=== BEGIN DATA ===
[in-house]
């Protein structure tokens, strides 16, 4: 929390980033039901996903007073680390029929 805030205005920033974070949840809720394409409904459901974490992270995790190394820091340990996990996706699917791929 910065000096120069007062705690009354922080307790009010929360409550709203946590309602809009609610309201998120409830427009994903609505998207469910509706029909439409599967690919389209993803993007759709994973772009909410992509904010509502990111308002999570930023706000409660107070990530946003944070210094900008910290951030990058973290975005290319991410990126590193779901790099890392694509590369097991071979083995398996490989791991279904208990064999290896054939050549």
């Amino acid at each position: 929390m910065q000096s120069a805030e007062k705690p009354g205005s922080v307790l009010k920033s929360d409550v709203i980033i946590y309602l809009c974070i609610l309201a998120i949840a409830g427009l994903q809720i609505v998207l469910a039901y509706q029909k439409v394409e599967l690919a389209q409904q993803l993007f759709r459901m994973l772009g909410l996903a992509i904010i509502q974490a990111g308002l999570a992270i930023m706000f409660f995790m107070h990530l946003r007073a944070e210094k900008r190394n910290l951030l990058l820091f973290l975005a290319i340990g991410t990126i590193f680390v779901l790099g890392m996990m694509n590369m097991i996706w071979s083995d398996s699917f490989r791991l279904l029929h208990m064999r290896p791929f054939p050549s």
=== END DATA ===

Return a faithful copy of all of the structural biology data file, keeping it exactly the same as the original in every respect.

[in-house]
């Protein structure tokens, strides 16, 4: 929390980033039901996903007073680390029929 805030205005920033974070949840809720394409409904459901974490992270995790190394820091340990996990996706699917791929 910065000096120069007062705690009354922080307790009010929360409550709203946590309602809009609610309201998120409830427009994903609505998207469910509706029909439409599967690919389209993803993007759709994973772009909410992509904010509502990111308002999570930023706000409660107070990530946003944070210094900008910290951030990058973290975005290319991410990126590193779901790099890392694509590369097991071979083995398996490989791991279904208990064999290896054939050549």
């Amino acid at each position: 929390m910065q000096s120069a805030e007062k705690p009354g205005s922080v307790l009010k920033s929360d409550v709203i980033i946590y309602l809009c974070i609610l309201a998120i949840a409830g427009l994903q809720i609505v998207l469910a039901y509706q029909k439409v394409e599967l690919a389209q409904q993803l993007f759709r459901m994973l772009g909410l996903a992509i904010i509502q974490a990111g308002l999570a992270i930023m706000f409660f995790m107070h990530l946003r007073a944070e210094k900008r190394n910290l951030l990058l820091f973290l975005a290319i340990g991410t990126i590193f680390v779901l790099g890392m996990m694509n590369m097991i996706w071979s083995d398996s699917f490989r791991l279904l029929h208990m064999r290896p791929f054939p050549s």